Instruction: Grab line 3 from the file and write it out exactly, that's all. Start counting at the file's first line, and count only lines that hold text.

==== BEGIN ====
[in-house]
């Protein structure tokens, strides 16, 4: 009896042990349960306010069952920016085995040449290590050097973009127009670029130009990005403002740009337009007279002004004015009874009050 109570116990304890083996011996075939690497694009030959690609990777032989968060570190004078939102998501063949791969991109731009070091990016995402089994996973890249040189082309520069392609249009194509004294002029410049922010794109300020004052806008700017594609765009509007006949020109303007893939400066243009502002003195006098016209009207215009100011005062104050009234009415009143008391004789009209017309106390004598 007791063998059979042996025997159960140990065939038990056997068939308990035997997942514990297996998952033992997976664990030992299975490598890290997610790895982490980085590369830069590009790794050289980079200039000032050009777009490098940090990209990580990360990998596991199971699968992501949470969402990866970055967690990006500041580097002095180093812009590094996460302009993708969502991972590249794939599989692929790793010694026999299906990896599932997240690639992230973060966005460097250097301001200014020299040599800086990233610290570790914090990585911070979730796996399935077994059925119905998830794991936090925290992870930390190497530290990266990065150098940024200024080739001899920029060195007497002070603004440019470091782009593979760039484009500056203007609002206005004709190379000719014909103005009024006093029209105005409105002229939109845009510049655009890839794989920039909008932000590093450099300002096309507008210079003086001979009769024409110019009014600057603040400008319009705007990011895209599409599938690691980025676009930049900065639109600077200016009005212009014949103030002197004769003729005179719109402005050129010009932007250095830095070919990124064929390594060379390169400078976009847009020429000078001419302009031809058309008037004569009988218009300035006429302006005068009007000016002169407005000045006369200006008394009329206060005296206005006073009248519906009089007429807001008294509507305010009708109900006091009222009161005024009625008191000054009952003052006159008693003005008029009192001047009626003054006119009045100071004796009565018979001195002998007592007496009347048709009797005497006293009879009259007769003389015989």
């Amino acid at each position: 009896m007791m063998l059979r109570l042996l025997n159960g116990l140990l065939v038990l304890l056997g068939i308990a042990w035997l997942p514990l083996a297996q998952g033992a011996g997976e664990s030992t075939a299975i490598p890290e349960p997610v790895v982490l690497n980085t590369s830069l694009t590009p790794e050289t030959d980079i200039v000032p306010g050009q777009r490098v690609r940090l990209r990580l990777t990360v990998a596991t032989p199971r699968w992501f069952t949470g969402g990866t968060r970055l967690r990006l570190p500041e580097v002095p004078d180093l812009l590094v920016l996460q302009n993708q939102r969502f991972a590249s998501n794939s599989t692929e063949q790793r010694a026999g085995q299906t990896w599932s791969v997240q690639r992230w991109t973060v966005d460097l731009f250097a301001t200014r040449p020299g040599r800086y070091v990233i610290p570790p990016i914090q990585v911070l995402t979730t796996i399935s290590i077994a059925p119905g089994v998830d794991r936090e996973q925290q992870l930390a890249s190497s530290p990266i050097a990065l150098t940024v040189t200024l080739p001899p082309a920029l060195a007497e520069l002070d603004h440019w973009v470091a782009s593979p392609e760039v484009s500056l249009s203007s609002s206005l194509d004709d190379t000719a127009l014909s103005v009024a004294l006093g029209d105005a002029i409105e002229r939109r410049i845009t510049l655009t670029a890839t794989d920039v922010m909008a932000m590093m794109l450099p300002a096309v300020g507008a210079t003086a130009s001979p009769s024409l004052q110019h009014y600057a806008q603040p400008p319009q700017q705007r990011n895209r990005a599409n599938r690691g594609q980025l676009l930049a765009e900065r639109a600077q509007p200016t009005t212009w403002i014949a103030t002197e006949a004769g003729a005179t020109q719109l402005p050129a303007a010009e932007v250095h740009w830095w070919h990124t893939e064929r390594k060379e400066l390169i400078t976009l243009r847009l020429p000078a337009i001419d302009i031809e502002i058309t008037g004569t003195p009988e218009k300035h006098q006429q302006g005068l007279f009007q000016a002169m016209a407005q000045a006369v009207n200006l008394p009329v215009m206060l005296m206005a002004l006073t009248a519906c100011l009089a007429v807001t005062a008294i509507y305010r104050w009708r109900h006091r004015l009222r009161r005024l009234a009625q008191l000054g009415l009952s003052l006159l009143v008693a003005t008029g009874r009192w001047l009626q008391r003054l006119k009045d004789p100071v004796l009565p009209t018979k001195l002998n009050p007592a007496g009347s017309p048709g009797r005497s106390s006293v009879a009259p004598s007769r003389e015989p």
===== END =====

């Amino acid at each position: 009896m007791m063998l059979r109570l042996l025997n159960g116990l140990l065939v038990l304890l056997g068939i308990a042990w035997l997942p514990l083996a297996q998952g033992a011996g997976e664990s030992t075939a299975i490598p890290e349960p997610v790895v982490l690497n980085t590369s830069l694009t590009p790794e050289t030959d980079i200039v000032p306010g050009q777009r490098v690609r940090l990209r990580l990777t990360v990998a596991t032989p199971r699968w992501f069952t949470g969402g990866t968060r970055l967690r990006l570190p500041e580097v002095p004078d180093l812009l590094v920016l996460q302009n993708q939102r969502f991972a590249s998501n794939s599989t692929e063949q790793r010694a026999g085995q299906t990896w599932s791969v997240q690639r992230w991109t973060v966005d460097l731009f250097a301001t200014r040449p020299g040599r800086y070091v990233i610290p570790p990016i914090q990585v911070l995402t979730t796996i399935s290590i077994a059925p119905g089994v998830d794991r936090e996973q925290q992870l930390a890249s190497s530290p990266i050097a990065l150098t940024v040189t200024l080739p001899p082309a920029l060195a007497e520069l002070d603004h440019w973009v470091a782009s593979p392609e760039v484009s500056l249009s203007s609002s206005l194509d004709d190379t000719a127009l014909s103005v009024a004294l006093g029209d105005a002029i409105e002229r939109r410049i845009t510049l655009t670029a890839t794989d920039v922010m909008a932000m590093m794109l450099p300002a096309v300020g507008a210079t003086a130009s001979p009769s024409l004052q110019h009014y600057a806008q603040p400008p319009q700017q705007r990011n895209r990005a599409n599938r690691g594609q980025l676009l930049a765009e900065r639109a600077q509007p200016t009005t212009w403002i014949a103030t002197e006949a004769g003729a005179t020109q719109l402005p050129a303007a010009e932007v250095h740009w830095w070919h990124t893939e064929r390594k060379e400066l390169i400078t976009l243009r847009l020429p000078a337009i001419d302009i031809e502002i058309t008037g004569t003195p009988e218009k300035h006098q006429q302006g005068l007279f009007q000016a002169m016209a407005q000045a006369v009207n200006l008394p009329v215009m206060l005296m206005a002004l006073t009248a519906c100011l009089a007429v807001t005062a008294i509507y305010r104050w009708r109900h006091r004015l009222r009161r005024l009234a009625q008191l000054g009415l009952s003052l006159l009143v008693a003005t008029g009874r009192w001047l009626q008391r003054l006119k009045d004789p100071v004796l009565p009209t018979k001195l002998n009050p007592a007496g009347s017309p048709g009797r005497s106390s006293v009879a009259p004598s007769r003389e015989p």